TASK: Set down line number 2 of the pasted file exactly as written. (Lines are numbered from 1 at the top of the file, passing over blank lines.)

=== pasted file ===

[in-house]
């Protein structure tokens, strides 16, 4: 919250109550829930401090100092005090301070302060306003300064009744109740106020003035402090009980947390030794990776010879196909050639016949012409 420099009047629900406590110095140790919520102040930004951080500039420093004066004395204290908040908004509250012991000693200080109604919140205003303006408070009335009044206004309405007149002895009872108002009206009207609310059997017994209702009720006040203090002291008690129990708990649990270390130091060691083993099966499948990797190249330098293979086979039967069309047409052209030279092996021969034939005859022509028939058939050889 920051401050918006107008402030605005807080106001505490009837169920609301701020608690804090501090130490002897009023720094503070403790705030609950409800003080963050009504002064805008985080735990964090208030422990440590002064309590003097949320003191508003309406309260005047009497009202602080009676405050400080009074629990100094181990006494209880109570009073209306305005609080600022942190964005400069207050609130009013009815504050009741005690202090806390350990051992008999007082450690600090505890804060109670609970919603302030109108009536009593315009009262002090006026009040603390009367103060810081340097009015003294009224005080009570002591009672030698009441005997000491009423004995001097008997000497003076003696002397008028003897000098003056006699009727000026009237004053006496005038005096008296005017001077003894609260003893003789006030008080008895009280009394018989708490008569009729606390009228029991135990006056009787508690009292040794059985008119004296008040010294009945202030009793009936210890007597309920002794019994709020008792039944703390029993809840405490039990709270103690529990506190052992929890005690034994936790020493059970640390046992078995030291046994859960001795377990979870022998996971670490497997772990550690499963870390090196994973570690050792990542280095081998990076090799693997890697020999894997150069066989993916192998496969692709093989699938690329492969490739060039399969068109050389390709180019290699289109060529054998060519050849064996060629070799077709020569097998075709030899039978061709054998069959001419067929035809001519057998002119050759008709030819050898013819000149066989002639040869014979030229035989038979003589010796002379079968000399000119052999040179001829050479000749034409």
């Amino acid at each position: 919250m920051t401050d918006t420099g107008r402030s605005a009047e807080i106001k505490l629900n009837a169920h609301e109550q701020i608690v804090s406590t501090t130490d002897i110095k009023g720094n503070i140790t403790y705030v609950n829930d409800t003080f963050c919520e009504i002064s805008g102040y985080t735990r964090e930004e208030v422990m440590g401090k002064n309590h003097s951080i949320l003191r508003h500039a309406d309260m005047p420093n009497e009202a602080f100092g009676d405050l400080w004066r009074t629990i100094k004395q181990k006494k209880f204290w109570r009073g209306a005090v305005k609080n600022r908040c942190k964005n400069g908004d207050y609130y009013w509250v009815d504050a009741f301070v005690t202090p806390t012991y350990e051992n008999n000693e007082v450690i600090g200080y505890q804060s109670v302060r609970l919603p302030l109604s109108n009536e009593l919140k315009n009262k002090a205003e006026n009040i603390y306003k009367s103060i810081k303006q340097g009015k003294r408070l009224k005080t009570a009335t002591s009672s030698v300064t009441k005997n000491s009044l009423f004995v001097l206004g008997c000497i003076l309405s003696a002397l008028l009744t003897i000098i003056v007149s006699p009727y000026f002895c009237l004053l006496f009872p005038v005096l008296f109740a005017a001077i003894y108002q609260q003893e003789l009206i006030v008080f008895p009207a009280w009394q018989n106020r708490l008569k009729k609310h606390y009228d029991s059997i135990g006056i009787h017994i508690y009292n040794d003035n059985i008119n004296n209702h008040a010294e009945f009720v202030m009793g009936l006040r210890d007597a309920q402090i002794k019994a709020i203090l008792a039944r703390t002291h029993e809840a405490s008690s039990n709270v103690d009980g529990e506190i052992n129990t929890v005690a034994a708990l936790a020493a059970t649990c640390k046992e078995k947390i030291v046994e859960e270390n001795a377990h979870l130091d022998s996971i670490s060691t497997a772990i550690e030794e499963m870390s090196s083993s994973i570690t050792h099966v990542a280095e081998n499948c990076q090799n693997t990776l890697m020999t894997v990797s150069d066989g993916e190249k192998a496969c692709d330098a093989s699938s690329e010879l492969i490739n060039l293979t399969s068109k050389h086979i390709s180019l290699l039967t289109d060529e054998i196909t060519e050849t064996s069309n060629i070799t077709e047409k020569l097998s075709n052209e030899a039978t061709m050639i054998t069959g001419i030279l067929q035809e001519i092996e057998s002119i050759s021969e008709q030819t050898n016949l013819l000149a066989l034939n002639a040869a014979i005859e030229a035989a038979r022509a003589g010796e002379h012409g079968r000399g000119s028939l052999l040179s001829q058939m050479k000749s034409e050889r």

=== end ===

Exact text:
């Protein structure tokens, strides 16, 4: 919250109550829930401090100092005090301070302060306003300064009744109740106020003035402090009980947390030794990776010879196909050639016949012409 420099009047629900406590110095140790919520102040930004951080500039420093004066004395204290908040908004509250012991000693200080109604919140205003303006408070009335009044206004309405007149002895009872108002009206009207609310059997017994209702009720006040203090002291008690129990708990649990270390130091060691083993099966499948990797190249330098293979086979039967069309047409052209030279092996021969034939005859022509028939058939050889 920051401050918006107008402030605005807080106001505490009837169920609301701020608690804090501090130490002897009023720094503070403790705030609950409800003080963050009504002064805008985080735990964090208030422990440590002064309590003097949320003191508003309406309260005047009497009202602080009676405050400080009074629990100094181990006494209880109570009073209306305005609080600022942190964005400069207050609130009013009815504050009741005690202090806390350990051992008999007082450690600090505890804060109670609970919603302030109108009536009593315009009262002090006026009040603390009367103060810081340097009015003294009224005080009570002591009672030698009441005997000491009423004995001097008997000497003076003696002397008028003897000098003056006699009727000026009237004053006496005038005096008296005017001077003894609260003893003789006030008080008895009280009394018989708490008569009729606390009228029991135990006056009787508690009292040794059985008119004296008040010294009945202030009793009936210890007597309920002794019994709020008792039944703390029993809840405490039990709270103690529990506190052992929890005690034994936790020493059970640390046992078995030291046994859960001795377990979870022998996971670490497997772990550690499963870390090196994973570690050792990542280095081998990076090799693997890697020999894997150069066989993916192998496969692709093989699938690329492969490739060039399969068109050389390709180019290699289109060529054998060519050849064996060629070799077709020569097998075709030899039978061709054998069959001419067929035809001519057998002119050759008709030819050898013819000149066989002639040869014979030229035989038979003589010796002379079968000399000119052999040179001829050479000749034409």